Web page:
Personally, I feel the background color or value should be chosen as a compliment to the violet plant. The intensity and quality of light is easily controlled and adapted to enable the perfect exposure. But if all else has been tried and the scene still needs a bit more, or less, light, try different backgrounds.
I asked four photographers for advice before beginning our virtual violet shows, and these lessons. They all had two bits of advice they wished to emphasis: use a tripod to prevent camera shake and use dark backgrounds. All the photo texts and courses also emphasized these, although the subject there were portraits or advertising photographs. I feel this advice is very worth consideration.
Again, personal preferences will come in to play. I think a better term would be personal 'prejudices'. Here I will indulge in a bit of my personal opinions.
I shudder whenever anyone lines up a family group a foot in front of a white wall to take their photograph. We have all been cautioned to include a plain, unobstructed background... and the white background will create contrast between the people and the background, but watch out for the shadows.
However, most studio portraits of family groups will use a dark background to bring the people 'forward' in the photo, and special lighting to bring their faces into emphasis. In the recent trend toward light colored studio backgrounds, the poses of each family member is emphasized... such as having them sprawl on the floor, or grouping several kids together in a striking pose. I have seen very effective senior portraits using white backgrounds, with the emphasis on the student's cheerleading costume or sports prop.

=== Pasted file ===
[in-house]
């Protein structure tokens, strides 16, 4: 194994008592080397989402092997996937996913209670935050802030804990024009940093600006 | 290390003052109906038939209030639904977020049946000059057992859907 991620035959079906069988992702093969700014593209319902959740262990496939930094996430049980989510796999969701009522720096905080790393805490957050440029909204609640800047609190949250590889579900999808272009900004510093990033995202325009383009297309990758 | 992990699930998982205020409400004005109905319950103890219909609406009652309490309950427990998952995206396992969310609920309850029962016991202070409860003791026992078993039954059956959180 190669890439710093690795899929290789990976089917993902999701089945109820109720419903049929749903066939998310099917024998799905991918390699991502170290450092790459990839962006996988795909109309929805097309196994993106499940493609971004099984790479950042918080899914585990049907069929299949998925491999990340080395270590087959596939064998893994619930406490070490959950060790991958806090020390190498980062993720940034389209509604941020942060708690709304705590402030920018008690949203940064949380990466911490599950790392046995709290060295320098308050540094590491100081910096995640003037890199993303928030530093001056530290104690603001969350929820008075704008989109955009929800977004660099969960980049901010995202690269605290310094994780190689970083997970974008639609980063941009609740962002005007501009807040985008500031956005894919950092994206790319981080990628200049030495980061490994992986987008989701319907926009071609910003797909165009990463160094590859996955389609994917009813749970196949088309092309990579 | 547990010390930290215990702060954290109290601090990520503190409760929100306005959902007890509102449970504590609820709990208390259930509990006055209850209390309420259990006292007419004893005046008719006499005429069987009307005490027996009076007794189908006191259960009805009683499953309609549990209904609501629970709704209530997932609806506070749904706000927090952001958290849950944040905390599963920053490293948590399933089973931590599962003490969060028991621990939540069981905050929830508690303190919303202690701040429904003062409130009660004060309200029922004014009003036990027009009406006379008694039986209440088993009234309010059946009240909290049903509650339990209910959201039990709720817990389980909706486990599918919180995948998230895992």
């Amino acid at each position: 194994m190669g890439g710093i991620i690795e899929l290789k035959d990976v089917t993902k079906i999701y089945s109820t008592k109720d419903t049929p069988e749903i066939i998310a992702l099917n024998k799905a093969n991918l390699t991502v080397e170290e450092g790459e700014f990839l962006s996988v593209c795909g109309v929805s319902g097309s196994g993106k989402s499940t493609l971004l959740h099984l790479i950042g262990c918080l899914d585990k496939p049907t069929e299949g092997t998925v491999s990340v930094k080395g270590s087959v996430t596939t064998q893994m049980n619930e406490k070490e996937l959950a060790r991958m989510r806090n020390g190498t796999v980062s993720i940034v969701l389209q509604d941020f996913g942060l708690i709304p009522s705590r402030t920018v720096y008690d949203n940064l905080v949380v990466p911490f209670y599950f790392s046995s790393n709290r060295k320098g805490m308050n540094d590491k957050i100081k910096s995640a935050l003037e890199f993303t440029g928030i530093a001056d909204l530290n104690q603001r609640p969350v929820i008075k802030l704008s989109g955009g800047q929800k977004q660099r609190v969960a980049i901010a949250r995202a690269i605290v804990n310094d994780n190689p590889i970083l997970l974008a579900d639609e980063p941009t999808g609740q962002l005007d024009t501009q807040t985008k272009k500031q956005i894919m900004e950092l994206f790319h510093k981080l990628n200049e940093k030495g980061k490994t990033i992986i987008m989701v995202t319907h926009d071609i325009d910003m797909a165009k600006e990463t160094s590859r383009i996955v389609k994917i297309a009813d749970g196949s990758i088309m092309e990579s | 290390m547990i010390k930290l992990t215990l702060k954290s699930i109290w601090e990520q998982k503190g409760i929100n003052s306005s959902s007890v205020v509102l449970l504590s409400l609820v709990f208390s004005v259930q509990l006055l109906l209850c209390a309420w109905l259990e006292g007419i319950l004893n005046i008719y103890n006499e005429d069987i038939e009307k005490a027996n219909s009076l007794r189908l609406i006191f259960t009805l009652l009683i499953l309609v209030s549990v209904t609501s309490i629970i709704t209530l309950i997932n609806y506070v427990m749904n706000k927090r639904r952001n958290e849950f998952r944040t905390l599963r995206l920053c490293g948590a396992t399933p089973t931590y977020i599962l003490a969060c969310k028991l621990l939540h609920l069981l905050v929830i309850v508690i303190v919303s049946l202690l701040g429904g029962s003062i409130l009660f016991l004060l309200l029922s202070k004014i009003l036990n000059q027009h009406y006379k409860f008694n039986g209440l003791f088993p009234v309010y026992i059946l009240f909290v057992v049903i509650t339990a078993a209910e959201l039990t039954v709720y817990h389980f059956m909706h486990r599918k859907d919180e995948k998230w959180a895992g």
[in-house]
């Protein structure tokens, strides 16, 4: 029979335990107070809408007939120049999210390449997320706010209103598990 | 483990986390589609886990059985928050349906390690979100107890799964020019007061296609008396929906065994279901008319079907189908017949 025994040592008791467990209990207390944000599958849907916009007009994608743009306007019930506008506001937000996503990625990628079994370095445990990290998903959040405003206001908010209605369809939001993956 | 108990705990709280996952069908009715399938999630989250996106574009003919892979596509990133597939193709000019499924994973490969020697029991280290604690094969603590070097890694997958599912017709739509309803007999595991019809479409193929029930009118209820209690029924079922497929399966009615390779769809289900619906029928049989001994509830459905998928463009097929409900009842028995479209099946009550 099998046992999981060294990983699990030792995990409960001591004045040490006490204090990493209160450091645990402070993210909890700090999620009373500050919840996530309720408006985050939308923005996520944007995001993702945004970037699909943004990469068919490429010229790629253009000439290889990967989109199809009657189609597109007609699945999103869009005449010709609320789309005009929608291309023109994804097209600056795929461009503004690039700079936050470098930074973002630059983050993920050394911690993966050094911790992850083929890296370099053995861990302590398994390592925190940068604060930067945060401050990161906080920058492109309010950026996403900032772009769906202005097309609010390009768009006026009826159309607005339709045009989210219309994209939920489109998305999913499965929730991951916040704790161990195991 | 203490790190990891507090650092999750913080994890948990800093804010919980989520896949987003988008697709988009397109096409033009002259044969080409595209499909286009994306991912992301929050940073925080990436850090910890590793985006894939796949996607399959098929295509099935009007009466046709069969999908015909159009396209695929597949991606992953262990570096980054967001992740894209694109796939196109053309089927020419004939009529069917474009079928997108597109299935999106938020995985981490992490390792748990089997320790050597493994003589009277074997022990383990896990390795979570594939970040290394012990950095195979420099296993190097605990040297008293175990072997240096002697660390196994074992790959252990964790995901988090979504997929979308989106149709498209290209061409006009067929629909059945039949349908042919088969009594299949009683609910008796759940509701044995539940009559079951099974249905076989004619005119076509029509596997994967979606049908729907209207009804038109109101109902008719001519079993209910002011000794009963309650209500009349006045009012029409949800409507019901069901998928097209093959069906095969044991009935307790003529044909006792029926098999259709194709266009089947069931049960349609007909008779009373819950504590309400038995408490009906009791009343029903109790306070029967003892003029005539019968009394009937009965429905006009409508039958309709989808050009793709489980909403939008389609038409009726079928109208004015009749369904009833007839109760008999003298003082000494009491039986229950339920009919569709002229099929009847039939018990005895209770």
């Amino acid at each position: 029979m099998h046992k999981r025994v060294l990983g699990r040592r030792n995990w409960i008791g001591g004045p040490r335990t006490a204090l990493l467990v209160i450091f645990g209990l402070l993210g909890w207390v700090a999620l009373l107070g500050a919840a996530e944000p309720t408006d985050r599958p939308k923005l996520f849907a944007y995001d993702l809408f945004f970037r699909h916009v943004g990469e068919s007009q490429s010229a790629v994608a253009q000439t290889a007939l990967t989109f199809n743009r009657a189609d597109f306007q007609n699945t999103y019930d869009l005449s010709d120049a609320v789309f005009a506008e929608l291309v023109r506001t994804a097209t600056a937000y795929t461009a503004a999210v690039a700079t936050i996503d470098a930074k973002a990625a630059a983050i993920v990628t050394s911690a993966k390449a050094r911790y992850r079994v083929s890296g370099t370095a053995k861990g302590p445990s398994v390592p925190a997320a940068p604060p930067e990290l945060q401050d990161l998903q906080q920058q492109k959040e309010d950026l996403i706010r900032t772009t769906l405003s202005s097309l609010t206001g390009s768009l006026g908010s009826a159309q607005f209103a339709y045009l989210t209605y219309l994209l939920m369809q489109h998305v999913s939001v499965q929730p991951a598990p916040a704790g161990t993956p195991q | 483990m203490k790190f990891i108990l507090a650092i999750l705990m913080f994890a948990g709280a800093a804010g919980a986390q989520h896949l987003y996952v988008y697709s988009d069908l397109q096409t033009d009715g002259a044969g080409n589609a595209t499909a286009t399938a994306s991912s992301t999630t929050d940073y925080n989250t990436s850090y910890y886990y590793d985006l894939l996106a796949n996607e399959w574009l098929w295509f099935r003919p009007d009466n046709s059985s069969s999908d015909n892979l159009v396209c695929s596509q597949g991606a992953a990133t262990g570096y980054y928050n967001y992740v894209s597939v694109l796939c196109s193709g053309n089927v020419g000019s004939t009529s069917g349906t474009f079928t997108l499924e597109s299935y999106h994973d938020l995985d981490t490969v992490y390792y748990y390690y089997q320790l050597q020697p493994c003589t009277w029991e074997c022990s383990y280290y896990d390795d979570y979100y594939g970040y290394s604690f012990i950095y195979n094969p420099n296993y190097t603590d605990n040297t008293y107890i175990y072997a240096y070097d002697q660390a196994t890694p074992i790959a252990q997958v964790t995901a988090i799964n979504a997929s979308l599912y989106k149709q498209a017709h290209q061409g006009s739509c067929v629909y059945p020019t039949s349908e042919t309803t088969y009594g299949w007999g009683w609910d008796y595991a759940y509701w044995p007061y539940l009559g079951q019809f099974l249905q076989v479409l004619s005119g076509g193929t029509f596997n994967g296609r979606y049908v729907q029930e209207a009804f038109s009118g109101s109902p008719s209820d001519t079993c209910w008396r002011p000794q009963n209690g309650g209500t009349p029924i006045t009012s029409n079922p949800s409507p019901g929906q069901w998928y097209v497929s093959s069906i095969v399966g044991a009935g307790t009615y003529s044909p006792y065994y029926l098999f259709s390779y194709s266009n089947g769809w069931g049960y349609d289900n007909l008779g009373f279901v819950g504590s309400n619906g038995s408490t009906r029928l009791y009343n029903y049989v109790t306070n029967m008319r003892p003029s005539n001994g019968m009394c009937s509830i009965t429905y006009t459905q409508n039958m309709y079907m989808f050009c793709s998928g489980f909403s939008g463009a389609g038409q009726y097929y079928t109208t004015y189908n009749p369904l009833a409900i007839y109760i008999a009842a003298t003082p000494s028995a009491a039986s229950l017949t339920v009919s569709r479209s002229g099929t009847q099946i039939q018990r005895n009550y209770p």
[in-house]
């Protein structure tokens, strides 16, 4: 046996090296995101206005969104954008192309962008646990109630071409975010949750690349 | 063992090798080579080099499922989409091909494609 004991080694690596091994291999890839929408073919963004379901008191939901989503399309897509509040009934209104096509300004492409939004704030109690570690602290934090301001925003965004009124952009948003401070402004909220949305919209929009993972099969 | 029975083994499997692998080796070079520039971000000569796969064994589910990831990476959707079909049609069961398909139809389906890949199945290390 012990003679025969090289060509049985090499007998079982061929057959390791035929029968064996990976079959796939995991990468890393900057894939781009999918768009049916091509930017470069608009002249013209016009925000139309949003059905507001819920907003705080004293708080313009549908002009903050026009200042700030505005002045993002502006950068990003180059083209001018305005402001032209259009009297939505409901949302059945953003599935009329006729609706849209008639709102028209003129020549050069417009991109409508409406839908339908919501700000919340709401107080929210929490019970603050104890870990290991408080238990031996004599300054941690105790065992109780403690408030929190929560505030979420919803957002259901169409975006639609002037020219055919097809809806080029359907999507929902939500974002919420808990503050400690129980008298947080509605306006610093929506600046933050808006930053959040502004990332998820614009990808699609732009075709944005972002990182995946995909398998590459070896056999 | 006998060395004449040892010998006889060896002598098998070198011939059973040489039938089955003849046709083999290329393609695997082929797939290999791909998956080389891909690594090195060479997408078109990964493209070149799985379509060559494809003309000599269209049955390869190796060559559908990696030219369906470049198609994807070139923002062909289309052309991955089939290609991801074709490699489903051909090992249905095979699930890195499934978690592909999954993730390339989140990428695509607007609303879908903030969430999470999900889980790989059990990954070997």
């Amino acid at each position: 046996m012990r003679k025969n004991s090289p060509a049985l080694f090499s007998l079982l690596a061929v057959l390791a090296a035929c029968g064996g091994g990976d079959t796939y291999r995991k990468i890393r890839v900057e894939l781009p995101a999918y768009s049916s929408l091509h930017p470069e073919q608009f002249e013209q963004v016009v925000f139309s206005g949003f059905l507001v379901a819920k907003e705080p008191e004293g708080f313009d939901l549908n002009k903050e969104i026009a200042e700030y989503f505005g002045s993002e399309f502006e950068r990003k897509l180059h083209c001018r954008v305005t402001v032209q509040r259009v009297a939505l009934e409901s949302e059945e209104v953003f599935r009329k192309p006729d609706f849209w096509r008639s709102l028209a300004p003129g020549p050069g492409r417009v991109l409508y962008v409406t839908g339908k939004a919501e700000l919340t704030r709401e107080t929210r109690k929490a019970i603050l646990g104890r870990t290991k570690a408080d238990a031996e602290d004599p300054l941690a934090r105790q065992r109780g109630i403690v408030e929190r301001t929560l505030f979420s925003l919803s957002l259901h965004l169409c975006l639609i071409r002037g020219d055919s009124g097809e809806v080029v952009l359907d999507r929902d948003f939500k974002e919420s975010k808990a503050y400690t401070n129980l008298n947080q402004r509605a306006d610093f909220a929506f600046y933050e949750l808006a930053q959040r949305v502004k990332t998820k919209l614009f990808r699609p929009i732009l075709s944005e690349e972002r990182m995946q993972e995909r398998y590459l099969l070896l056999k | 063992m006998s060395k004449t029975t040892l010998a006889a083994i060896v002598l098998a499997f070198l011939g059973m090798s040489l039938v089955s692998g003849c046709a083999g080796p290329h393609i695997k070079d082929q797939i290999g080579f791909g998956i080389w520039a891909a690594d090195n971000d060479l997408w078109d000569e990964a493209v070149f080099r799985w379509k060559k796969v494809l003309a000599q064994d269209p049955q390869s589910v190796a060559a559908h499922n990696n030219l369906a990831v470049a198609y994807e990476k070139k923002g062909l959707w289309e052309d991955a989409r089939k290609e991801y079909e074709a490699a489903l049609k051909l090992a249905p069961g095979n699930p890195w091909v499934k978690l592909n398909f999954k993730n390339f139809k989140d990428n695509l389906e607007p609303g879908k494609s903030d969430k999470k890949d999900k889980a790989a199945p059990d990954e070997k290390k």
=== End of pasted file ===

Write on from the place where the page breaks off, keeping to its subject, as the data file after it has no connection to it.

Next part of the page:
I feel the traditional formula, actually taught as a formula, is also great for the average shot of an African violet. The formula calls for a medium to dark value to be the background, to set the stage for the subject. A bright light is used to set the main light direction and to illuminate the person's face. This brightest light may be moved to best compliment the person's facial features... left, right, up or down. Then a 'fill' light, or simply a reflecting sheet of foil or white cardboard, is used to model the figure and to allow details in the shadow areas of the face. To throw a bit of light on one corner of the background, or to add shine to the hair, a narrow beam from a 'spot' light may also be added. Technically, the darkest values in the photo would be the shadows within the subject's face. To translate this into our AV photography, we would use a gray or maybe a medium green as a background.
Andrew Slater offered the method he and Bonny use to photograph her plants. Most of their photos are taken with available light. "I find the flash tends to change the color of the flower a bit but the leaves stay perfect. The only way I have been successful in capturing the correct shade is using sunlight. Early or late sun is the best and then we diffuse it with our white sheer kitchen curtains. We also use a reflector to help light up the dark side. (white cardboard from a large pizza). On an overcast day you can take them in front of any window. About the white or black background: You can make a good picture with either. White is more of a challenge but I like a good challenge. Me personally, I like green violet leaves as a background. The show pictures to me don't do the violets much justice. There should be a third photo called most flattering with no rules so the photographer can bring out the best backdrop or angle or f-stop."
Outside of the studio, and with only ourselves to please, we are able to try anything we like... and the differences are what make it so much fun to see everyone else's African violet photos. Amazingly, we can have three plants of a certain variety on our own plant shelf and still eagerly view every other photo of the same variety! Fun, isn't it?
Background color does influence our automatic exposure meters to some degree and below are several examples. Decisions on what is 'best' is left for a later lesson.
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